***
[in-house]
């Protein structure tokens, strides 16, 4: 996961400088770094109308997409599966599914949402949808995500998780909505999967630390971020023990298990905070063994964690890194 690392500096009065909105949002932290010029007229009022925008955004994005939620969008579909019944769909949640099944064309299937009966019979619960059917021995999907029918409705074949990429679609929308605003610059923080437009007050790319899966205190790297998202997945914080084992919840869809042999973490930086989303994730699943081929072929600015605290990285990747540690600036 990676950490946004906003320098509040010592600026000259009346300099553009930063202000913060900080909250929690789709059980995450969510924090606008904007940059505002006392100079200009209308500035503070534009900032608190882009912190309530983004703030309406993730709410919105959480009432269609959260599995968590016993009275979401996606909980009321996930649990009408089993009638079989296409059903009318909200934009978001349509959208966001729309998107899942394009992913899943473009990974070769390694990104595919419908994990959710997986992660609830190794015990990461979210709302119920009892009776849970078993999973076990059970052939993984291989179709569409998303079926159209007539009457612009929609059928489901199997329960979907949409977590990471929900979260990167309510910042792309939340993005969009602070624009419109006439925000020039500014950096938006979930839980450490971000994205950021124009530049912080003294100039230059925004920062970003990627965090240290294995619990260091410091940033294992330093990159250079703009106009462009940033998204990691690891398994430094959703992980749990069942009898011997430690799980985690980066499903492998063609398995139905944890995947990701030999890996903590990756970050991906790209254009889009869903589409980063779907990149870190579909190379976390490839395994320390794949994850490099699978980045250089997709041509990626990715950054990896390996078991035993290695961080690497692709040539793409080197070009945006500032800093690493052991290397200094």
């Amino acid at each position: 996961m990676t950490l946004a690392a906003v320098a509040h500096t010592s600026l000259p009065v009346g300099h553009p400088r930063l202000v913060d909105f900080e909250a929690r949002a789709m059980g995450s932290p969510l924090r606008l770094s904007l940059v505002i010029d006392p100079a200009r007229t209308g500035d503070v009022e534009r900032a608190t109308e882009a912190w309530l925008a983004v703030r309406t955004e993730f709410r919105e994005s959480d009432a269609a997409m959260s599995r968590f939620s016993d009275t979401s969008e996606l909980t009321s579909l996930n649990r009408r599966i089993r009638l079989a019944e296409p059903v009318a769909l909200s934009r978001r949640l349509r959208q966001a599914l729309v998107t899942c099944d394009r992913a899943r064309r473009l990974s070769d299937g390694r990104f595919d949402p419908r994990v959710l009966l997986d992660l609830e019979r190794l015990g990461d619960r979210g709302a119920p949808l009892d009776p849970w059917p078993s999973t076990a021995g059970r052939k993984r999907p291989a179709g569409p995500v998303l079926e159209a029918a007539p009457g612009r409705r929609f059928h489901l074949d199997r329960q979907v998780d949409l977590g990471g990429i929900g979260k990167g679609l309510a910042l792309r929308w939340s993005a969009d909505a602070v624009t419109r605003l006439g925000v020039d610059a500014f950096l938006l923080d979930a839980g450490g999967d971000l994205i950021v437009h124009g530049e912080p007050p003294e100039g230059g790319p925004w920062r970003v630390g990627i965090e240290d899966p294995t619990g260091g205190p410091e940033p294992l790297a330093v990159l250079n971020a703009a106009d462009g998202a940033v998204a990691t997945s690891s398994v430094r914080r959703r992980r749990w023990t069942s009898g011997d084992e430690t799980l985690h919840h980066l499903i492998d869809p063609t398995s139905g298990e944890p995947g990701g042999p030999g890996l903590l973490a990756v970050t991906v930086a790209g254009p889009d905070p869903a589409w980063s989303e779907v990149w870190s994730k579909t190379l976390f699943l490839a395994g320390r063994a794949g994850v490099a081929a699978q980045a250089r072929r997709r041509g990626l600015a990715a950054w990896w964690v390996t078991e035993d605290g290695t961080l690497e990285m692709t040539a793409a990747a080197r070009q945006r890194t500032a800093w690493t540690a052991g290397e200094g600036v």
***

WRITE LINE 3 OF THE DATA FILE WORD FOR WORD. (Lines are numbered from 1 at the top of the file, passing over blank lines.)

């Amino acid at each position: 996961m990676t950490l946004a690392a906003v320098a509040h500096t010592s600026l000259p009065v009346g300099h553009p400088r930063l202000v913060d909105f900080e909250a929690r949002a789709m059980g995450s932290p969510l924090r606008l770094s904007l940059v505002i010029d006392p100079a200009r007229t209308g500035d503070v009022e534009r900032a608190t109308e882009a912190w309530l925008a983004v703030r309406t955004e993730f709410r919105e994005s959480d009432a269609a997409m959260s599995r968590f939620s016993d009275t979401s969008e996606l909980t009321s579909l996930n649990r009408r599966i089993r009638l079989a019944e296409p059903v009318a769909l909200s934009r978001r949640l349509r959208q966001a599914l729309v998107t899942c099944d394009r992913a899943r064309r473009l990974s070769d299937g390694r990104f595919d949402p419908r994990v959710l009966l997986d992660l609830e019979r190794l015990g990461d619960r979210g709302a119920p949808l009892d009776p849970w059917p078993s999973t076990a021995g059970r052939k993984r999907p291989a179709g569409p995500v998303l079926e159209a029918a007539p009457g612009r409705r929609f059928h489901l074949d199997r329960q979907v998780d949409l977590g990471g990429i929900g979260k990167g679609l309510a910042l792309r929308w939340s993005a969009d909505a602070v624009t419109r605003l006439g925000v020039d610059a500014f950096l938006l923080d979930a839980g450490g999967d971000l994205i950021v437009h124009g530049e912080p007050p003294e100039g230059g790319p925004w920062r970003v630390g990627i965090e240290d899966p294995t619990g260091g205190p410091e940033p294992l790297a330093v990159l250079n971020a703009a106009d462009g998202a940033v998204a990691t997945s690891s398994v430094r914080r959703r992980r749990w023990t069942s009898g011997d084992e430690t799980l985690h919840h980066l499903i492998d869809p063609t398995s139905g298990e944890p995947g990701g042999p030999g890996l903590l973490a990756v970050t991906v930086a790209g254009p889009d905070p869903a589409w980063s989303e779907v990149w870190s994730k579909t190379l976390f699943l490839a395994g320390r063994a794949g994850v490099a081929a699978q980045a250089r072929r997709r041509g990626l600015a990715a950054w990896w964690v390996t078991e035993d605290g290695t961080l690497e990285m692709t040539a793409a990747a080197r070009q945006r890194t500032a800093w690493t540690a052991g290397e200094g600036v």